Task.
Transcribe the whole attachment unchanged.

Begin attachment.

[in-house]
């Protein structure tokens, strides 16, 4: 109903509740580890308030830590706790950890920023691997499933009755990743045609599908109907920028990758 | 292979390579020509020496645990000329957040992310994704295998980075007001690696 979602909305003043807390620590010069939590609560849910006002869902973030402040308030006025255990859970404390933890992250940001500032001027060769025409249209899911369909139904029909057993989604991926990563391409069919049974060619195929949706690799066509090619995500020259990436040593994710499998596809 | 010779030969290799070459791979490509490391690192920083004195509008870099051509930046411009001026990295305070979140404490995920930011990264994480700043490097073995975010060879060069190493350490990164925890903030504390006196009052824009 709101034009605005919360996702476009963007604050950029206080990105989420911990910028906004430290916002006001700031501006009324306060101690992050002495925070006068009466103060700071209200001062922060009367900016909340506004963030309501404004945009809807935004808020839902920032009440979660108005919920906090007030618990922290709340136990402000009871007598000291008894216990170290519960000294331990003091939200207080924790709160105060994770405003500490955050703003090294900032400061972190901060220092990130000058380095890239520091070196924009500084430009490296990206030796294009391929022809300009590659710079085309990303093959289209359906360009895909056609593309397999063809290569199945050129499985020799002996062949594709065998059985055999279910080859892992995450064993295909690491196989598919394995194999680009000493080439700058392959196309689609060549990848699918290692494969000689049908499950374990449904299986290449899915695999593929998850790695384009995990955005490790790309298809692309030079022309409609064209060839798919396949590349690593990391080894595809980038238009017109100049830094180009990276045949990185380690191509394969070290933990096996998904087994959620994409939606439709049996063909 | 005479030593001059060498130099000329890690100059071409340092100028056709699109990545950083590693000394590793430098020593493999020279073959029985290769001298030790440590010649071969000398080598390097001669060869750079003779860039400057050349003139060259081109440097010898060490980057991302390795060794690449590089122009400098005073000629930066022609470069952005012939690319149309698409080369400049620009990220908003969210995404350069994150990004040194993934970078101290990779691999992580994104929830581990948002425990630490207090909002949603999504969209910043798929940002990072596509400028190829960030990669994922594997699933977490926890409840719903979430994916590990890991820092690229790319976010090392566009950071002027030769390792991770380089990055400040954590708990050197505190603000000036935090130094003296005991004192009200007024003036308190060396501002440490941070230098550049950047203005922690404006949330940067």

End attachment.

[in-house]
């Protein structure tokens, strides 16, 4: 109903509740580890308030830590706790950890920023691997499933009755990743045609599908109907920028990758 | 292979390579020509020496645990000329957040992310994704295998980075007001690696 979602909305003043807390620590010069939590609560849910006002869902973030402040308030006025255990859970404390933890992250940001500032001027060769025409249209899911369909139904029909057993989604991926990563391409069919049974060619195929949706690799066509090619995500020259990436040593994710499998596809 | 010779030969290799070459791979490509490391690192920083004195509008870099051509930046411009001026990295305070979140404490995920930011990264994480700043490097073995975010060879060069190493350490990164925890903030504390006196009052824009 709101034009605005919360996702476009963007604050950029206080990105989420911990910028906004430290916002006001700031501006009324306060101690992050002495925070006068009466103060700071209200001062922060009367900016909340506004963030309501404004945009809807935004808020839902920032009440979660108005919920906090007030618990922290709340136990402000009871007598000291008894216990170290519960000294331990003091939200207080924790709160105060994770405003500490955050703003090294900032400061972190901060220092990130000058380095890239520091070196924009500084430009490296990206030796294009391929022809300009590659710079085309990303093959289209359906360009895909056609593309397999063809290569199945050129499985020799002996062949594709065998059985055999279910080859892992995450064993295909690491196989598919394995194999680009000493080439700058392959196309689609060549990848699918290692494969000689049908499950374990449904299986290449899915695999593929998850790695384009995990955005490790790309298809692309030079022309409609064209060839798919396949590349690593990391080894595809980038238009017109100049830094180009990276045949990185380690191509394969070290933990096996998904087994959620994409939606439709049996063909 | 005479030593001059060498130099000329890690100059071409340092100028056709699109990545950083590693000394590793430098020593493999020279073959029985290769001298030790440590010649071969000398080598390097001669060869750079003779860039400057050349003139060259081109440097010898060490980057991302390795060794690449590089122009400098005073000629930066022609470069952005012939690319149309698409080369400049620009990220908003969210995404350069994150990004040194993934970078101290990779691999992580994104929830581990948002425990630490207090909002949603999504969209910043798929940002990072596509400028190829960030990669994922594997699933977490926890409840719903979430994916590990890991820092690229790319976010090392566009950071002027030769390792991770380089990055400040954590708990050197505190603000000036935090130094003296005991004192009200007024003036308190060396501002440490941070230098550049950047203005922690404006949330940067």